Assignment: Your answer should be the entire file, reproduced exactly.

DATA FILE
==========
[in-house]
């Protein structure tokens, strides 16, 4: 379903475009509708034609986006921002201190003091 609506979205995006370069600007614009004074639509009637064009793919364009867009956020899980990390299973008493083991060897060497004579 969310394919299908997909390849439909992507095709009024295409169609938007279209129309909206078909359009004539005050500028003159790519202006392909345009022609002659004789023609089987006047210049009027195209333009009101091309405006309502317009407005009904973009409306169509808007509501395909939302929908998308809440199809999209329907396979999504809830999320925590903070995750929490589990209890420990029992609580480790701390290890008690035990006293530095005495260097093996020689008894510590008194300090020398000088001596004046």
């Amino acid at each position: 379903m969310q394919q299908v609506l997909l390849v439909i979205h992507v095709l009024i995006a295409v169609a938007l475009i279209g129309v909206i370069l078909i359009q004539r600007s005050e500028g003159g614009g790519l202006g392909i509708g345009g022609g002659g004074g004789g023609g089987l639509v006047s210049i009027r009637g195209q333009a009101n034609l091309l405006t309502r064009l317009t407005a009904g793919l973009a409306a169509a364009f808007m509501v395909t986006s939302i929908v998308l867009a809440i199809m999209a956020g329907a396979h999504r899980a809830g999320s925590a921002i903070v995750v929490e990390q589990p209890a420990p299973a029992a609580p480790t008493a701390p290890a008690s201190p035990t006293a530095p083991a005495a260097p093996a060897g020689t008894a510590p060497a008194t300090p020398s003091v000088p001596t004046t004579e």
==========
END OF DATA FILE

[in-house]
């Protein structure tokens, strides 16, 4: 379903475009509708034609986006921002201190003091 609506979205995006370069600007614009004074639509009637064009793919364009867009956020899980990390299973008493083991060897060497004579 969310394919299908997909390849439909992507095709009024295409169609938007279209129309909206078909359009004539005050500028003159790519202006392909345009022609002659004789023609089987006047210049009027195209333009009101091309405006309502317009407005009904973009409306169509808007509501395909939302929908998308809440199809999209329907396979999504809830999320925590903070995750929490589990209890420990029992609580480790701390290890008690035990006293530095005495260097093996020689008894510590008194300090020398000088001596004046």
């Amino acid at each position: 379903m969310q394919q299908v609506l997909l390849v439909i979205h992507v095709l009024i995006a295409v169609a938007l475009i279209g129309v909206i370069l078909i359009q004539r600007s005050e500028g003159g614009g790519l202006g392909i509708g345009g022609g002659g004074g004789g023609g089987l639509v006047s210049i009027r009637g195209q333009a009101n034609l091309l405006t309502r064009l317009t407005a009904g793919l973009a409306a169509a364009f808007m509501v395909t986006s939302i929908v998308l867009a809440i199809m999209a956020g329907a396979h999504r899980a809830g999320s925590a921002i903070v995750v929490e990390q589990p209890a420990p299973a029992a609580p480790t008493a701390p290890a008690s201190p035990t006293a530095p083991a005495a260097p093996a060897g020689t008894a510590p060497a008194t300090p020398s003091v000088p001596t004046t004579e």